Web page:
The present invention may be modified in both arrangement and detail. For example, benefits may be achieved by either increasing the keystroke resistance as indicated, increasing keystroke length as indicated, or by increasing both. Multiple springs can be used to increase the keystroke resistance of the wide space bar. The coil springs in the keyboard could be completely replaced with elastomeric springs or the increased keystroke resistance could come from a combination of the existing coil springs supplemented by elastomeric booster springs. The booster springs could also be coil or other metal type springs. A combination of base springs and booster springs, both made of suitable elastomeric material could also be used. The present invention can either be designed into the electronic keyboards themselves by OEMs or can be accomplished by using a retrofit kit consisting of individual booster springs, elastomeric templates or some other convenient way of increasing the keystroke resistance into the ranges identified, without impairing switch closure capability. Versions of the computer keyboard could be produced with higher keystroke resistance for male users and a somewhat lesser keystroke resistance for female users.
 Unless otherwise defined, all technical and scientific terms used herein have the same meaning as commonly understood by one of ordinary skill in the art to which this invention belongs. All patents and other references cited in the specification are indicative of the level of skill of those skilled in the art to which the invention pertains, and are incorporated by reference in their entireties, including any tables and figures, to the same extent as if each reference had been incorporated by reference in its entirety individually.
 One skilled in the art would readily appreciate that the present invention is well adapted to obtain the ends and advantages mentioned, as well as those inherent therein. The methods, variances, and compositions described herein as presently representative of preferred embodiments are exemplary and are not intended as limitations on the scope of the invention. Changes therein and other uses will occur to those skilled in the art, which are encompassed within the spirit of the invention, are defined by the scope of the claims.
 It will be readily apparent to one skilled in the art that varying substitutions and modifications may be made to the invention disclosed herein without departing from the scope and spirit of the invention. For example, a variety of materials may be used to construct liquid resistant barriers, and barriers and drain channels can be configured in many different ways. Thus, such additional embodiments are within the scope of the present invention and the following claims.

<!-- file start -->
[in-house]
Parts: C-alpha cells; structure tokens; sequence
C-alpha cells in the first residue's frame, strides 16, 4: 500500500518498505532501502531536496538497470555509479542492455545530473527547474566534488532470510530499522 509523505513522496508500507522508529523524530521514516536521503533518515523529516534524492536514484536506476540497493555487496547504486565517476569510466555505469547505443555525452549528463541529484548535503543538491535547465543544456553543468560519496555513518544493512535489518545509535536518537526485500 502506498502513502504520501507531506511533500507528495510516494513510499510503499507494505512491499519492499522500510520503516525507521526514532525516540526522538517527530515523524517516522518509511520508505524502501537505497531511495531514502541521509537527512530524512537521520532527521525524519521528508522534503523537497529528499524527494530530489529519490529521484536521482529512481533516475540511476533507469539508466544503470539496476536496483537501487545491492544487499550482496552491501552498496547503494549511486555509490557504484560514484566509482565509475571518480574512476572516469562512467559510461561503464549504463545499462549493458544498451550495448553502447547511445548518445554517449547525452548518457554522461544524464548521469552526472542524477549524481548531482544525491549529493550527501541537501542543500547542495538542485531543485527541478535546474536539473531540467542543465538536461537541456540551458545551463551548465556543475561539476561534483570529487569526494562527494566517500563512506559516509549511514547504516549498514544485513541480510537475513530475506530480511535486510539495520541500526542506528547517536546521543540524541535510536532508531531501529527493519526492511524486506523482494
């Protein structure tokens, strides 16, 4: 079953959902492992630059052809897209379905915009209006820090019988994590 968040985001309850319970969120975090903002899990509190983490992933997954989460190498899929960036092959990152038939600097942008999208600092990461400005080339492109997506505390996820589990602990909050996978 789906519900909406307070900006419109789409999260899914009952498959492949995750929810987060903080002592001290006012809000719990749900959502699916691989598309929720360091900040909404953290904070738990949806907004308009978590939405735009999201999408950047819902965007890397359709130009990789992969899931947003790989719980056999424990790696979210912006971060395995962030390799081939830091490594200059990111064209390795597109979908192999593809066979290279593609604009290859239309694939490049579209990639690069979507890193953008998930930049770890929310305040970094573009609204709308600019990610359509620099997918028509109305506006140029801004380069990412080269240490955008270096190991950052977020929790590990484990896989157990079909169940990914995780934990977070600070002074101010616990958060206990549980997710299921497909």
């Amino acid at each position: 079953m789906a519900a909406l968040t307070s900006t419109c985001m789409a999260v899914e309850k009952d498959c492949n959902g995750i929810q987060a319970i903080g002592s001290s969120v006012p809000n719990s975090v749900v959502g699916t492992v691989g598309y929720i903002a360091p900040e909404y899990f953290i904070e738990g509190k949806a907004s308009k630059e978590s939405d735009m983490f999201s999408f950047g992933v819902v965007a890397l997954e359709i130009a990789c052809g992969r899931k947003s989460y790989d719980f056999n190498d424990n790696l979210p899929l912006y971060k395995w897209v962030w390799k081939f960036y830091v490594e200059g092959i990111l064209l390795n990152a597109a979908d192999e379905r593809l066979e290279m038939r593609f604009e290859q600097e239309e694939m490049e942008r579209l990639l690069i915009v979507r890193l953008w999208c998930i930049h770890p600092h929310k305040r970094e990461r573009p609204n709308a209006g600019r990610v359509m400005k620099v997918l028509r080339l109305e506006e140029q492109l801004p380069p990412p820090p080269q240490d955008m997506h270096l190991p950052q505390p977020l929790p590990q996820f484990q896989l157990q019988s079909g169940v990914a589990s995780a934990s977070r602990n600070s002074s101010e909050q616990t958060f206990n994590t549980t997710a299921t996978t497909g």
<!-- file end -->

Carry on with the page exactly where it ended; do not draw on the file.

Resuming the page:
The invention illustratively described herein suitably may be practiced in the absence of any element or elements, limitation or limitations which is not specifically disclosed herein. Thus, for example, in each instance herein any of the terms “comprising”, “consisting essentially of” and “consisting of” may be replaced with either of the other two terms. The terms and expressions which have been employed are used as terms of description and not of limitation, and there is no intention that in the use of such terms and expressions of excluding any equivalents of the features shown and described or portions thereof, but it is recognized that various modifications are possible within the scope of the invention claimed. Thus, it should be understood that although the present invention has been specifically disclosed by preferred embodiments and optional features, modification and variation of the concepts herein disclosed may be resorted to by those skilled in the art, and that such modifications and variations are considered to be within the scope of this invention as defined by the appended claims.
 In addition, where features or aspects of the invention are described in terms of Markush groups or other grouping of alternatives, those skilled in the art will recognize that the invention is also thereby described in terms of any individual member or subgroup of members of the Markush group or other group.
 Also, unless indicated to the contrary, where various numerical values are provided for embodiments, additional embodiments are described by taking any 2 different values as the endpoints of a range. Such ranges are also within the scope of the described invention.
 Thus, additional embodiments are within the scope of the invention and within the following claims.
FIG. 1 is a simplified plan view illustrating an operator's left forearm, wrist and hand actuating a conventional electronic computer keyboard (the hand is shown in two different positions in solid lines and phantom lines).
FIG. 2 is an enlarged diagrammatic vertical sectional view of a portion of an electronic computer keyboard that may be utilized to carry out the method of the present invention.
FIG. 3 is a simplified plan view similar to FIG. 1 illustrating an operator's left forearm, wrist and hand actuating an electronic computer keyboard that may be utilized to carry out the method of the present invention (the hand, wrist and forearm are shown in a first position in solid lines and in a second position in phantom lines).
FIG. 4 is an enlarged partially exploded and partially vertical sectional view through a portion of an electronic computer keyboard illustrating the manner in which its individual key support assemblies can be retrofitted with elastomeric booster springs to increase keystroke resistance.
FIG. 5 is a top plan view of the key support assembly illustrated in FIG. 4.
FIG. 6 is a bottom plan view of the key illustrated in FIG. 4.
FIG. 7 is a perspective view of the elastomeric booster spring illustrated in FIG. 4 showing its rib receiving slits.